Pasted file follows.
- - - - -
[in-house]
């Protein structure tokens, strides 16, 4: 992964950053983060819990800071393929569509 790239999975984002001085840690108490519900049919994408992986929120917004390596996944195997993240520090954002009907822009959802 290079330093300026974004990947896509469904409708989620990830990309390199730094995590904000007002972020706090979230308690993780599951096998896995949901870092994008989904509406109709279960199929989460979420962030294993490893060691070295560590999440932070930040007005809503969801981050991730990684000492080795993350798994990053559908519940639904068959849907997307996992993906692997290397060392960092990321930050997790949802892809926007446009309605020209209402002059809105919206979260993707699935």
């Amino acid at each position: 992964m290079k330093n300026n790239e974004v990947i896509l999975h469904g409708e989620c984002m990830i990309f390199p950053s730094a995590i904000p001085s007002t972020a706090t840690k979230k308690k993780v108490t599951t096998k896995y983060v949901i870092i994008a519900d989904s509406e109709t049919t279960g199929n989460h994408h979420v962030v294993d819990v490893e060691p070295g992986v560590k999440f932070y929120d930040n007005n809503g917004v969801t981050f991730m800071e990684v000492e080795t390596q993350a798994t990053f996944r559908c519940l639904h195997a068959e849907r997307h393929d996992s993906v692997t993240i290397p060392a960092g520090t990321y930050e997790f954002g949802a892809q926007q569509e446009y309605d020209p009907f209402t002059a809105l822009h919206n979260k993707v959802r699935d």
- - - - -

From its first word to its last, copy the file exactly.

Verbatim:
[in-house]
């Protein structure tokens, strides 16, 4: 992964950053983060819990800071393929569509 790239999975984002001085840690108490519900049919994408992986929120917004390596996944195997993240520090954002009907822009959802 290079330093300026974004990947896509469904409708989620990830990309390199730094995590904000007002972020706090979230308690993780599951096998896995949901870092994008989904509406109709279960199929989460979420962030294993490893060691070295560590999440932070930040007005809503969801981050991730990684000492080795993350798994990053559908519940639904068959849907997307996992993906692997290397060392960092990321930050997790949802892809926007446009309605020209209402002059809105919206979260993707699935």
């Amino acid at each position: 992964m290079k330093n300026n790239e974004v990947i896509l999975h469904g409708e989620c984002m990830i990309f390199p950053s730094a995590i904000p001085s007002t972020a706090t840690k979230k308690k993780v108490t599951t096998k896995y983060v949901i870092i994008a519900d989904s509406e109709t049919t279960g199929n989460h994408h979420v962030v294993d819990v490893e060691p070295g992986v560590k999440f932070y929120d930040n007005n809503g917004v969801t981050f991730m800071e990684v000492e080795t390596q993350a798994t990053f996944r559908c519940l639904h195997a068959e849907r997307h393929d996992s993906v692997t993240i290397p060392a960092g520090t990321y930050e997790f954002g949802a892809q926007q569509e446009y309605d020209p009907f209402t002059a809105l822009h919206n979260k993707v959802r699935d």